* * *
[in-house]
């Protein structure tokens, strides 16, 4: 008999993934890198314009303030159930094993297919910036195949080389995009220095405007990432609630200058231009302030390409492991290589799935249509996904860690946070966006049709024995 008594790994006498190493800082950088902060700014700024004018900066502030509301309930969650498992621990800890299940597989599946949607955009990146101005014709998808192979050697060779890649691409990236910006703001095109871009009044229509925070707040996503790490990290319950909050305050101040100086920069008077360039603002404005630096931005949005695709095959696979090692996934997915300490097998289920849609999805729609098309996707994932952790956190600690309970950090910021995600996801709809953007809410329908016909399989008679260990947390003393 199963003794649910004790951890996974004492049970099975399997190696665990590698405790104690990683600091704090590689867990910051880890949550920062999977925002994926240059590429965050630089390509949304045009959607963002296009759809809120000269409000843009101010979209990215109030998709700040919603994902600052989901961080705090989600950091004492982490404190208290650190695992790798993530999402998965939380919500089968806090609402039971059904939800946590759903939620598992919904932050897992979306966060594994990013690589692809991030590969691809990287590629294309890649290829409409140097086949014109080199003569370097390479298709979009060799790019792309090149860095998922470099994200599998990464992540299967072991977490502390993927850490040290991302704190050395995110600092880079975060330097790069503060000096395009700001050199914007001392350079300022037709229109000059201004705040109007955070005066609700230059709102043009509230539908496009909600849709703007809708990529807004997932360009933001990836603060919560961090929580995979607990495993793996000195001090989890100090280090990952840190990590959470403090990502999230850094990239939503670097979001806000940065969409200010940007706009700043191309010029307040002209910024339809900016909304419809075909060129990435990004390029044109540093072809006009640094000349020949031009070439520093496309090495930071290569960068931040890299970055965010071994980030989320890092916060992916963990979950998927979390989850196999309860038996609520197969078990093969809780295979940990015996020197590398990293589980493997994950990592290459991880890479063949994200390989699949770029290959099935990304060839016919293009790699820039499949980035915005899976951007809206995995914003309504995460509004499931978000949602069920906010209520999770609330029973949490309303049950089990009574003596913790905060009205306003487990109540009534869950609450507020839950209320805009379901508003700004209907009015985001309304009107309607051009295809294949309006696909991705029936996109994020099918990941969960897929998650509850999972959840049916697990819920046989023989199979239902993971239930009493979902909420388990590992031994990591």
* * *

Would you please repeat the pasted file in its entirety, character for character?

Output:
[in-house]
């Protein structure tokens, strides 16, 4: 008999993934890198314009303030159930094993297919910036195949080389995009220095405007990432609630200058231009302030390409492991290589799935249509996904860690946070966006049709024995 008594790994006498190493800082950088902060700014700024004018900066502030509301309930969650498992621990800890299940597989599946949607955009990146101005014709998808192979050697060779890649691409990236910006703001095109871009009044229509925070707040996503790490990290319950909050305050101040100086920069008077360039603002404005630096931005949005695709095959696979090692996934997915300490097998289920849609999805729609098309996707994932952790956190600690309970950090910021995600996801709809953007809410329908016909399989008679260990947390003393 199963003794649910004790951890996974004492049970099975399997190696665990590698405790104690990683600091704090590689867990910051880890949550920062999977925002994926240059590429965050630089390509949304045009959607963002296009759809809120000269409000843009101010979209990215109030998709700040919603994902600052989901961080705090989600950091004492982490404190208290650190695992790798993530999402998965939380919500089968806090609402039971059904939800946590759903939620598992919904932050897992979306966060594994990013690589692809991030590969691809990287590629294309890649290829409409140097086949014109080199003569370097390479298709979009060799790019792309090149860095998922470099994200599998990464992540299967072991977490502390993927850490040290991302704190050395995110600092880079975060330097790069503060000096395009700001050199914007001392350079300022037709229109000059201004705040109007955070005066609700230059709102043009509230539908496009909600849709703007809708990529807004997932360009933001990836603060919560961090929580995979607990495993793996000195001090989890100090280090990952840190990590959470403090990502999230850094990239939503670097979001806000940065969409200010940007706009700043191309010029307040002209910024339809900016909304419809075909060129990435990004390029044109540093072809006009640094000349020949031009070439520093496309090495930071290569960068931040890299970055965010071994980030989320890092916060992916963990979950998927979390989850196999309860038996609520197969078990093969809780295979940990015996020197590398990293589980493997994950990592290459991880890479063949994200390989699949770029290959099935990304060839016919293009790699820039499949980035915005899976951007809206995995914003309504995460509004499931978000949602069920906010209520999770609330029973949490309303049950089990009574003596913790905060009205306003487990109540009534869950609450507020839950209320805009379901508003700004209907009015985001309304009107309607051009295809294949309006696909991705029936996109994020099918990941969960897929998650509850999972959840049916697990819920046989023989199979239902993971239930009493979902909420388990590992031994990591």